Hi Megg, welcome to VENTS! How have you been?
I’ve been great. I’ve been on tour this week up in the Northeast. We have been having some great shows in Albnay, Kingston, Burlington and now Montreal. Its always great being on the road because its nonstop playing music and hanging with friends!
From all the songs out there, what made you want to cover Stuff Smith Here Comes The Main With The Jive?
Well there is a whole genre of tunes about smoking weed from that era, Viper jazz if you will. We love all the tunes from that genre they are so fun to perform and its also crazy to think people were openly singing these tunes when marijuana was so much more illegal. Marijuana and jazz have had a romance for a long time so we are continuing that tradition! I was listening to a compilation of viper tunes (viper is an old school slang term for someone who smokes weed, who’s hip, ya dig?) and I heard this one and immediately knew we had to cover it. I love tunes with group vocals because it gets the whole band going and gets the crowd excited. We are a very rowdy band so I love to find old tunes that I know can get a bar dancing and this tune has that quality. As soon as we brought it into the repertoire it immediately started to kill at the bars. It became our closer for a while. When we were recording it we really wanted to capture that live feeling and I think we did. Thats why we chose it as our single because I’m so happy with how the recording came out. It feels like the Sweet Megg & the Wayfarers you might see after midnight in a Brooklyn bar.
Did any event in particular inspire you to cover this song?
Hmmm maybe getting back into smoking weed? Haha maybe that should be off the record. I think mainly just hearing it and thinking, damn that’s a fun song.
Any plans to release a video for the cover?
Absolutely. My brother is a filmmaker and I’ve been waiting for his latest film project to finish up so we can start on a music video for the single!
The cover comes off your new self-titled album – why naming the record after the band?
We were debating names for the album and everything sounded stupid. Then a good friend of the band was like, why not just make it self-titled? And I realized thats exactly what it needed to be. This is our first full-length studio album and I think of it as our introduction album. We chose an eclectic mix of tunes to show the bands different interests so it really is Sweet Megg & the Wayfarers.
How was the recording and writing process?
The recording process was a blast. We did everything live over two days. We were at this amazing studio called Big Orange Sheep and he had enough isolation booths that we were able to not only play live but be pretty isolated. The piano and guitars in one room, bass in another, drums in another, me in my voice box, and the horns in the center of it all. We had a rotating cast of musicians for the album so we had different musicians floating in and out. We just did take after the take until we felt we nailed it. The writing process was rather simple, we mainly thought of the arrangements for the tunes that we thought would fit the best and then just went for it. We wanted it to feel like our live performance so we purposely left it rather open ended.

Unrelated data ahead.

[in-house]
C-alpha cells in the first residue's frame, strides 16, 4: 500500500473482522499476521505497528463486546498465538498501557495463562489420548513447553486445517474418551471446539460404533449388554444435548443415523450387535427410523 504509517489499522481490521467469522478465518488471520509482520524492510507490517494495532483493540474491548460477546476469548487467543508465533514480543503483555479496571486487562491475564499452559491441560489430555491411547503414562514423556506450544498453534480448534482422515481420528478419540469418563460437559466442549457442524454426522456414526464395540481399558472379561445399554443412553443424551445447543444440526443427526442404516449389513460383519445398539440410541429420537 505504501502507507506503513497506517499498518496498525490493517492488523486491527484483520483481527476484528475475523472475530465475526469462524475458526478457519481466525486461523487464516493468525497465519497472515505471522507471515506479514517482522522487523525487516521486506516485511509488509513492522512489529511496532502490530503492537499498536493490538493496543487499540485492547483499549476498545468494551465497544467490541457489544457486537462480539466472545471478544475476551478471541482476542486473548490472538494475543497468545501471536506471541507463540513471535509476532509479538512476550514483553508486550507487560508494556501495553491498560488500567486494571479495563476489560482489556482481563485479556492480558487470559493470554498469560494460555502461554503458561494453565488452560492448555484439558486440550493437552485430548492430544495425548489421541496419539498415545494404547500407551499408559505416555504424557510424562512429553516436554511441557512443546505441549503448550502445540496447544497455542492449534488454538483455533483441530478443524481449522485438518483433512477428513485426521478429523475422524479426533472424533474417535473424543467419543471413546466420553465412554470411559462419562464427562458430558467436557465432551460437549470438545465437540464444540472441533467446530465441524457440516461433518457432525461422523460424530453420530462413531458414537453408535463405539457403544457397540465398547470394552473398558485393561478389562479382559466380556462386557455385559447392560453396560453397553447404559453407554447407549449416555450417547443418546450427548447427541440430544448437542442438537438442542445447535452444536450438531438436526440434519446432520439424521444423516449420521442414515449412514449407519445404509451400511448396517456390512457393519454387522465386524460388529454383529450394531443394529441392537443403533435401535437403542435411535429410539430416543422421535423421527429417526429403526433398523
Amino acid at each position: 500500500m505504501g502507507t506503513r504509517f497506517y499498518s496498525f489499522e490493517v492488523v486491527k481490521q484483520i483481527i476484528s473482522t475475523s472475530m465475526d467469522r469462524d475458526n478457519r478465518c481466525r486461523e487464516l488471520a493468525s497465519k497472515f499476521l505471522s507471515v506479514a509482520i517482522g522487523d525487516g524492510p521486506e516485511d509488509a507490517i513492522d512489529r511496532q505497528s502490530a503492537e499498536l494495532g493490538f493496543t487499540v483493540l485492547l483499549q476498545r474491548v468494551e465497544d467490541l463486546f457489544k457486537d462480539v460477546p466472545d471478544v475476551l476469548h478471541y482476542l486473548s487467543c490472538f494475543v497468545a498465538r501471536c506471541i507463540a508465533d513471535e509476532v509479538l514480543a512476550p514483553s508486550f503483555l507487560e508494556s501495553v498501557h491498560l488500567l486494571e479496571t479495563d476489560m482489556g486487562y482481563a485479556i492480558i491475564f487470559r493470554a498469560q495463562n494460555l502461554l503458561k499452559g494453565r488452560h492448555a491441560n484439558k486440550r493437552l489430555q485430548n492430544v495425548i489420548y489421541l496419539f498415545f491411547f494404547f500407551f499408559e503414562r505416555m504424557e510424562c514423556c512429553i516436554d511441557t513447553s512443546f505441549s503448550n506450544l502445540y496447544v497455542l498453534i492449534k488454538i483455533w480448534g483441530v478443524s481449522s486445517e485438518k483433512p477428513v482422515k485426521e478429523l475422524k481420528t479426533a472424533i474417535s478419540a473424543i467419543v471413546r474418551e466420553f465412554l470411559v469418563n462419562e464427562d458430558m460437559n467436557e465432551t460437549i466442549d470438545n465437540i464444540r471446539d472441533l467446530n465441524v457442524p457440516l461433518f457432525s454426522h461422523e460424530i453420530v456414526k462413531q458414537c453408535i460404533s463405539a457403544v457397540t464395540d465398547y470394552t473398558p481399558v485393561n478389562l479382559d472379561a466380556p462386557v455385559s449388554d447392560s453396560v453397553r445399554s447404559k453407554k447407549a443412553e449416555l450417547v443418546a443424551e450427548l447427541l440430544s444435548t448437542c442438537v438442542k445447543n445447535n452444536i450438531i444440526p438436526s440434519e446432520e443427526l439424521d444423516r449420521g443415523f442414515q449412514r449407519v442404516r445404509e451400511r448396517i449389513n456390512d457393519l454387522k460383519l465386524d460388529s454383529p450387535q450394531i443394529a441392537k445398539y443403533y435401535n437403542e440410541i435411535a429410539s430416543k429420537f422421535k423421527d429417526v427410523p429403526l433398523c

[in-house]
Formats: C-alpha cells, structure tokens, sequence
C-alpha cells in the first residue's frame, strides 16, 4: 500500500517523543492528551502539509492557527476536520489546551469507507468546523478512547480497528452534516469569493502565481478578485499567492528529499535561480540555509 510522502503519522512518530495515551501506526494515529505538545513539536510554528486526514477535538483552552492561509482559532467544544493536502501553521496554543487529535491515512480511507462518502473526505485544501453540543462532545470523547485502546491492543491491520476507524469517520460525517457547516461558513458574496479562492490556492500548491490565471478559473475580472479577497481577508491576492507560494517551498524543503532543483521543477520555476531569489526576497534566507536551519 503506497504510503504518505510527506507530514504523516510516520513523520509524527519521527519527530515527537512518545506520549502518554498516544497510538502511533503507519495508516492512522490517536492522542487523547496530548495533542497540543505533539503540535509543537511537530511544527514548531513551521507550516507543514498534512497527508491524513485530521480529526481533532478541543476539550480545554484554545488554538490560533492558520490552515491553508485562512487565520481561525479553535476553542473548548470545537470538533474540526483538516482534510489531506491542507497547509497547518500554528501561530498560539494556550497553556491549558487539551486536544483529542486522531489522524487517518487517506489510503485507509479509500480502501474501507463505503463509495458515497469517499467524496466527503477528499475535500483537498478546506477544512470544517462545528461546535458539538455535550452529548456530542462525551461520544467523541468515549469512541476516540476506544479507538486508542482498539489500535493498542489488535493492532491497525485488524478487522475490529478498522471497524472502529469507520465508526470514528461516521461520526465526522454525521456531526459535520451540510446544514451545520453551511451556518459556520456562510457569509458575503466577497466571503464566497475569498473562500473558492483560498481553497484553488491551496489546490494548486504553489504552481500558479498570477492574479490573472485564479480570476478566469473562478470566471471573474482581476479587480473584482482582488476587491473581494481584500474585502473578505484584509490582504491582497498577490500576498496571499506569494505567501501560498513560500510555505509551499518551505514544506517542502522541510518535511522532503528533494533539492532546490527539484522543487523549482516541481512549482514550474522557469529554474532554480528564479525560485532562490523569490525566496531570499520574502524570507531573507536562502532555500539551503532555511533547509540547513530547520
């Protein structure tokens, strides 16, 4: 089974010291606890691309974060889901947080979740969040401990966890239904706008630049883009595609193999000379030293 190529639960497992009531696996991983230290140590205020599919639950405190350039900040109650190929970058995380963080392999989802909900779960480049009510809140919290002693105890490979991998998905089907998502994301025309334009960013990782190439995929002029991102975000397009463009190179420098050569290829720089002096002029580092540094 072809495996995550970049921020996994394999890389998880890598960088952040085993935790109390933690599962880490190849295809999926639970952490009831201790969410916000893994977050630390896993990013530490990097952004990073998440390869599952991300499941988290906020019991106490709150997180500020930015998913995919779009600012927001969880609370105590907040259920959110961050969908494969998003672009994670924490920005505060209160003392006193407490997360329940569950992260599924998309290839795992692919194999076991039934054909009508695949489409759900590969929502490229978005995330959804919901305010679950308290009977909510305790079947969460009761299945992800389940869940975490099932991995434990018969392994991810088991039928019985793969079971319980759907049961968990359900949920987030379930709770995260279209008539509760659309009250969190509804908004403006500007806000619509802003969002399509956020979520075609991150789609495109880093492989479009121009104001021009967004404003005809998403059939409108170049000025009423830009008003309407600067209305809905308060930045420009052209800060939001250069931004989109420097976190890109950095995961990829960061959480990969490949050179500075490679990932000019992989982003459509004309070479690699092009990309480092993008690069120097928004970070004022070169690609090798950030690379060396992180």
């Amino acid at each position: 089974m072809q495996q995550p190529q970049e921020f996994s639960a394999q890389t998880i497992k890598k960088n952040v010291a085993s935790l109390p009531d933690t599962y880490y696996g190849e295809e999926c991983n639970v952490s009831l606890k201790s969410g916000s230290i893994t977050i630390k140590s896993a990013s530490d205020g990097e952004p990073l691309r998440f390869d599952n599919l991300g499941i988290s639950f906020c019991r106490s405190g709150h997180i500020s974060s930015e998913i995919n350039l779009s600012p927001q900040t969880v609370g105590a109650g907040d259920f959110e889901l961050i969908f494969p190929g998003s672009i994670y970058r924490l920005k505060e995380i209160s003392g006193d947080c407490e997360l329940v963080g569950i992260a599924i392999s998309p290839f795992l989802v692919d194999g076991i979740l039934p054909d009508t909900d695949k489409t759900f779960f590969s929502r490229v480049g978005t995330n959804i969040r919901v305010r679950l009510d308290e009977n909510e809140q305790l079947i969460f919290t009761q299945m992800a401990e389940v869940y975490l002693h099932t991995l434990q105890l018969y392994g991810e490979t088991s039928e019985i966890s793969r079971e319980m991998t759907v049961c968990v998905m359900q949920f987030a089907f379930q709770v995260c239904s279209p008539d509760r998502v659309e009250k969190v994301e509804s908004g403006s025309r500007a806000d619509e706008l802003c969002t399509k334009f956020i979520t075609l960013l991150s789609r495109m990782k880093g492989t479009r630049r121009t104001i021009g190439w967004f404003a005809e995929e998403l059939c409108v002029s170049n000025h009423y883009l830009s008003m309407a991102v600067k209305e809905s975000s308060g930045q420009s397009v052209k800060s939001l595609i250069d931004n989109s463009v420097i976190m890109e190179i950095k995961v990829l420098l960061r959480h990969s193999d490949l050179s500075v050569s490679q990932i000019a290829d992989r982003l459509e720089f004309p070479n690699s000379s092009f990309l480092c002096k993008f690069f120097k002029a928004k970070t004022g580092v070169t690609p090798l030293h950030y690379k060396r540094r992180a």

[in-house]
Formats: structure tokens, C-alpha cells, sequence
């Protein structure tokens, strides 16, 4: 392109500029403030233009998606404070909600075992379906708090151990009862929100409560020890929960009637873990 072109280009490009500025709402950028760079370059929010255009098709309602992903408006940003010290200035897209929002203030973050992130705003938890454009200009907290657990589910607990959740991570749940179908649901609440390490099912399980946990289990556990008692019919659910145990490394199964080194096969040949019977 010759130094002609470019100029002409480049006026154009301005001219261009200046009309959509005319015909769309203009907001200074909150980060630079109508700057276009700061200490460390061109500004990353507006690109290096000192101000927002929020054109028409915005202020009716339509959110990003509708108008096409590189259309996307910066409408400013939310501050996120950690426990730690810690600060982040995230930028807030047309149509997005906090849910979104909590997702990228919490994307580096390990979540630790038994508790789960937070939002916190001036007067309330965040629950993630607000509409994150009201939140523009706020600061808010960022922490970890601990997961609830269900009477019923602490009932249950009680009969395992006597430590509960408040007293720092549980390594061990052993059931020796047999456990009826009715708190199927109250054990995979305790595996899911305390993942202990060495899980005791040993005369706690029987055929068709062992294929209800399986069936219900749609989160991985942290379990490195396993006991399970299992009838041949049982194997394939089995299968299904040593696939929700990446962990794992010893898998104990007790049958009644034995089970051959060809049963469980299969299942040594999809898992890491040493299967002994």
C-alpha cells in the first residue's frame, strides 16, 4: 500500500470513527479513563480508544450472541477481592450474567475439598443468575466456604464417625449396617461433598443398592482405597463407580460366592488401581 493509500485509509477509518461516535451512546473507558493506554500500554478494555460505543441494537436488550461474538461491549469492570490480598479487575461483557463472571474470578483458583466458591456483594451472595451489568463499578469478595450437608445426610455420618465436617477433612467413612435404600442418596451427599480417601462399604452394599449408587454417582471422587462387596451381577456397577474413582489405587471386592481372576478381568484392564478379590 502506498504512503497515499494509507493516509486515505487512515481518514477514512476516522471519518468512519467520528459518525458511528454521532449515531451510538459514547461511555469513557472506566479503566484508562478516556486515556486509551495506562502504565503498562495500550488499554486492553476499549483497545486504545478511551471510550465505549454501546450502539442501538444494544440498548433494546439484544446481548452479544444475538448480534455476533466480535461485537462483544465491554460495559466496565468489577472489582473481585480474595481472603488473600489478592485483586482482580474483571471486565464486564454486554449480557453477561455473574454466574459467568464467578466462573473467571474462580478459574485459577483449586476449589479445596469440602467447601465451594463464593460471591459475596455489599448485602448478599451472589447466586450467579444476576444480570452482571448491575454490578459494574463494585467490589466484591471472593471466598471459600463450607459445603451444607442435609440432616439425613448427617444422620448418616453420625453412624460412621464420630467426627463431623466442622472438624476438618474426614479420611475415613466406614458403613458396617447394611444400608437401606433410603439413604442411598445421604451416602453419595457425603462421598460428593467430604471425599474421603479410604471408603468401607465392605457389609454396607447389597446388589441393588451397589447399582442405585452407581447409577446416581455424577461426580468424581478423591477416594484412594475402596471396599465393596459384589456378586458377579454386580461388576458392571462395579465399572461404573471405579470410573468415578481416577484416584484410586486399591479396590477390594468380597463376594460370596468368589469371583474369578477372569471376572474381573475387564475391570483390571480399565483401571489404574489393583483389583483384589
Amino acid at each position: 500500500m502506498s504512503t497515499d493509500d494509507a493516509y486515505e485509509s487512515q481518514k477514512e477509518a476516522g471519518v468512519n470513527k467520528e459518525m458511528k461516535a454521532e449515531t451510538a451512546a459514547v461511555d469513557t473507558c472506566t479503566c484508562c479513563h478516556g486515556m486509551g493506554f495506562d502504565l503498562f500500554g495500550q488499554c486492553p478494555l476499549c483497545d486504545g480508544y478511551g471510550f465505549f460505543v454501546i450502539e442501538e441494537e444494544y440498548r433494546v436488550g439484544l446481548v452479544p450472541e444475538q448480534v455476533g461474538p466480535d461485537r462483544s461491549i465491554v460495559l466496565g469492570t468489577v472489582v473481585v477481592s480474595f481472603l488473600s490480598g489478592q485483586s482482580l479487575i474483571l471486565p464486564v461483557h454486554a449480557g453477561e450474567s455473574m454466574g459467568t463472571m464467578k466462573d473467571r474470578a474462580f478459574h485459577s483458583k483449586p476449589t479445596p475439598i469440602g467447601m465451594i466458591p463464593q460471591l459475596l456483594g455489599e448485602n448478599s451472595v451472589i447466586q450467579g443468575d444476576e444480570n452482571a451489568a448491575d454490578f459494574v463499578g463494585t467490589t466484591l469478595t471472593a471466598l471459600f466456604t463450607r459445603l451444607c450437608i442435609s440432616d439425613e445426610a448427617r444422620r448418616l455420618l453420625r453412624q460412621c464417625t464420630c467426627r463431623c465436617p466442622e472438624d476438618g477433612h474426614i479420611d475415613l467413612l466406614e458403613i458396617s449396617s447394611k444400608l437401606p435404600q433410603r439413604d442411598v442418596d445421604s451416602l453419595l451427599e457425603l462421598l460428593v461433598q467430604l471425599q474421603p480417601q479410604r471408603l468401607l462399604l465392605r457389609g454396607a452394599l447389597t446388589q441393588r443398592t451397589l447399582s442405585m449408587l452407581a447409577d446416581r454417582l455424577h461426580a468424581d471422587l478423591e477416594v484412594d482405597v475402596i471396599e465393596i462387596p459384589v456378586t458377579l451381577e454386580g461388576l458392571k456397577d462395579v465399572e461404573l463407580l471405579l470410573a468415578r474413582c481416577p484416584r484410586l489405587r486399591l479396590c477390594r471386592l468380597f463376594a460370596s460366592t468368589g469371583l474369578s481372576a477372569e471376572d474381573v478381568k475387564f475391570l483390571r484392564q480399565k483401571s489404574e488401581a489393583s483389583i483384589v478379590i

All the songs except for the Out of Nowhere vocalese are jazz tunes so not much writing there. I wrote the lyrics to the Out of Nowhere vocalese. Out of Nowhere is a jazz standard and a vocalese is when you take a solo of someone’s and write lyrics to the melody. So I wrote lyrics to the solo Coleman Hawkins took over the tune. The writing process for that was slow and steady. Once I had transcribed the tune completely I then wrote line by line until each syllable fit in correctly with the notes already laid out for me.
How has the likes of Stuff Smith influence this record?
Well Stuff Smith is a killing violin player but when it comes to influence over the entire record I would say mainly he wrote the single. Other than that if we are talking influences I’d say my stuff is generally influenced by Billie Holiday, Anita O’Day and Annie Ross. Ryan Weisheit, the saxophone and other band leader, is very influenced by Lester Young, Coleman Hawkins, and Charlie Parker.
How did you manage to capture the excitement of your live performances on this album?
Well mainly what I said two questions back. We kept it loose, we did it all live, and we had really great musicians that we’ve done a lot of gigs with. We basically tried to get everyone in the mood the way they would be in a live performance.
Where did you find the inspiration for the songs and lyrics?
Well like I said its an album of jazz standards so most were prepared for me. For the Out of Nowhere vocalese I generally embellished the lyrics of the original and then just let it flow based on the way the melody was already laid out.
Any plans to hit the road?
I’m on the road now! Northeast tour this week and in October we are doing a three week tour down into the Southeast and a bit of the Midwest.
What else is happening next in Sweet Megg & The Wayfarers world?
Mainly touring and gigging. We are doing tour this two months and then we are going to start writing. We are planning on making our next album fully original music. I’ve already written two tunes for it so hopefully we’ll start working on that in a few months!
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